Traditional Chinese Medicine courses now in PH

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Nanjing University of Chinese Medicine (NJUCM) and Si En Traditional Chinese Medicine Institute recently collaborated to launch their TCM courses and make them available to Filipino students.

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The launch was held by the two schools at a news conference at Kamuning Bakery in Quezon City last week to
promote Traditional Chinese Medicine not only in the Philippines but also globally.

Dr. Jaime Galvez Tan, former director of the National Institute of Health, said TCM has become an international body composed of 80,000 organizations, 200,000 acupuncturists and 100,000 registered TCM practitioners in 183 countries.

Deemed as one of the most common forms of Chinese medical treatments, acupuncture remains as one of the best alternatives for better health under TCM but its role in pain management still needs to be introduced to a wider audience.

Acupuncture involves inserting thin needles in various parts of the body to relieve one of different ailments, particularly muscle tension.

“I call it ‘invigorating’ acupuncture because it does not only make you feel good but also makes you feel happy and healthy. It is not just a treatment but it is also used as a means to prevent various diseases,” Galvez said.

According to Dr. Iris Teo Hwee Chin, president of Singapore’s Si En TCM Institute, “the main purpose of this program is to bring TCM to the Philippines [because it]could generally [boost]the Filipinos’ health.”

Si En TCM Institute has been running three TCM clinics in Singapore for the past 10 years.

Dr. Hwee Chin also represents Nanjing University from which she graduated with a master’s degree in Chinese medicine.

The university was one of the earliest to carry TCM in its curriculum in China, which has produced 30,000 skilled TCM practitioners to date.

“Neurology and psychiatry are courses which may be learned aside from medical acupuncture in TCM,” Dr. Tan Cho-chiong, certified medical acupuncturist, said.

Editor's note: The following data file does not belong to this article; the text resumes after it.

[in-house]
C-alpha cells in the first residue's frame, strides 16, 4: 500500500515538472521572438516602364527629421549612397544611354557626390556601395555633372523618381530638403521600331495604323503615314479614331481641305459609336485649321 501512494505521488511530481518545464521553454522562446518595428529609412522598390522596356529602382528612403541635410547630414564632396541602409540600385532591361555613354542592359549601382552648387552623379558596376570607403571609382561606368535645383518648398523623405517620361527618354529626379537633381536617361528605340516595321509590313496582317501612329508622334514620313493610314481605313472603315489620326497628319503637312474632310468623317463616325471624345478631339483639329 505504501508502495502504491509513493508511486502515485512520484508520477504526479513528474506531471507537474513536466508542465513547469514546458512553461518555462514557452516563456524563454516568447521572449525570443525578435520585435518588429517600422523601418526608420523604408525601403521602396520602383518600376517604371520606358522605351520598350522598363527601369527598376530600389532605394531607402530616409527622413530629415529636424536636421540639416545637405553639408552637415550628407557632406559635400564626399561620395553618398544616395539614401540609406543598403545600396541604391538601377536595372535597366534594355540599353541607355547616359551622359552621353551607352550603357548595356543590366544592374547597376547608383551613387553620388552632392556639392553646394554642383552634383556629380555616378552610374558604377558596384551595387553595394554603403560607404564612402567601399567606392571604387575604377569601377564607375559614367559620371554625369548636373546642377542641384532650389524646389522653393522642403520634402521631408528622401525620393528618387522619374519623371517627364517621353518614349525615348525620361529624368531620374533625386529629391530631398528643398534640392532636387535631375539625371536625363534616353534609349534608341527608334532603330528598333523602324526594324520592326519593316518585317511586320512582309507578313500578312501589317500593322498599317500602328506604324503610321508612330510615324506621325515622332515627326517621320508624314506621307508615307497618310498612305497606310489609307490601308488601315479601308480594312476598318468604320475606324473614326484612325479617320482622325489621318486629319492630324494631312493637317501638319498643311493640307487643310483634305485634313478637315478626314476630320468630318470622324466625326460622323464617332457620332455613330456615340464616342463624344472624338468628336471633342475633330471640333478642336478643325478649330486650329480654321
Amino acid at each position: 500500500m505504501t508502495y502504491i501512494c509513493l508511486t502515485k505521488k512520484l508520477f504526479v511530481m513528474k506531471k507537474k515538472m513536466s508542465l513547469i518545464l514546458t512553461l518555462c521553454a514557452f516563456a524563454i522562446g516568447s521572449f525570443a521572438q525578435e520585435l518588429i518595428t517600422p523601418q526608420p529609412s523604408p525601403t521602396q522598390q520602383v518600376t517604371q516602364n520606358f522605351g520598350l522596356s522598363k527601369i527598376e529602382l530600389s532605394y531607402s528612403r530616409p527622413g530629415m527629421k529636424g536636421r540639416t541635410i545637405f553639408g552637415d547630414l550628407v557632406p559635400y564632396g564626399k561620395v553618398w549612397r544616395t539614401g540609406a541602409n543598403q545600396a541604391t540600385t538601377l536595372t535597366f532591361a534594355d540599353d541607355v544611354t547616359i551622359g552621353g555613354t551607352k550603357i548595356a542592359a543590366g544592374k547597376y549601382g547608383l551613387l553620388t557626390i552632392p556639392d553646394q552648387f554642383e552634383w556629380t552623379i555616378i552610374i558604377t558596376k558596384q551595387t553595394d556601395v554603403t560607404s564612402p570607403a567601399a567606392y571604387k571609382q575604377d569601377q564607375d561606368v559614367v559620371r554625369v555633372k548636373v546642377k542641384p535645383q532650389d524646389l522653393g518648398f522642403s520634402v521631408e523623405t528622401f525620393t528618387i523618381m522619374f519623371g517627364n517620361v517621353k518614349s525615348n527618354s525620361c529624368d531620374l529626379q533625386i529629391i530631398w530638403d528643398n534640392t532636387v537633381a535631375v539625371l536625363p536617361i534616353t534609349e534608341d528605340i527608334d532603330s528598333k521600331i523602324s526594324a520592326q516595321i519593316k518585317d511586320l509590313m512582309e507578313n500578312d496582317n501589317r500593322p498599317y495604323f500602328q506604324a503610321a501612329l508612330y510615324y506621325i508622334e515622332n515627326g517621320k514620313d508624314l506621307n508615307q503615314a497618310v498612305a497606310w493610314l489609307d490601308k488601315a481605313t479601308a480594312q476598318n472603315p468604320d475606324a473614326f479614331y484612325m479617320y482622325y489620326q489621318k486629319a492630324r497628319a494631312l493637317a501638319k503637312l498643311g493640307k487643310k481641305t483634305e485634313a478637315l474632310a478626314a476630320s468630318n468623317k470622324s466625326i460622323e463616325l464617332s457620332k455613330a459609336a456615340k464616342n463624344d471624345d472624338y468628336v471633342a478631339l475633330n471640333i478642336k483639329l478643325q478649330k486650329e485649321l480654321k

Other expressions of TCM are herbal treatment, Tui Na (more often known as “pinch-and-pull” massage therapy) and Qi Gong, which includes breathing techniques and meditation exercises.

Dr. Hwee Chin said interested applicants do not need to have a medical background in order to be part of the TCM program.

“As long as you have a degree, you can enroll in this program. It will take two to three years to acquire a master’s or a doctor’s degree in TCM,” she added.

The TCM course—introductory, intermediate and advanced levels–will be available in several medical centers all over the Philippines.

The program will reward participants with an accreditation or certificate conferred by the NJUCM.

Dr. Galvez noted that medical spas and establishments can be an outgrowth and a spin-off of this initiative that can potentially stimulate Philippine economic growth.

“Taking this course for three years will cost around P150,000 in total,” Dr. Hwee Chin said.

According to Dr. Cho-chiong, “a great portion of Filipinos does not get the chance to consult doctors anymore. Learning more about TCM can offer cheaper and better alternatives even in the future.”

Aside from its local benefits, the TCM model is also designed for China’s growth initiatives and strategies in terms of health and wellness worldwide.

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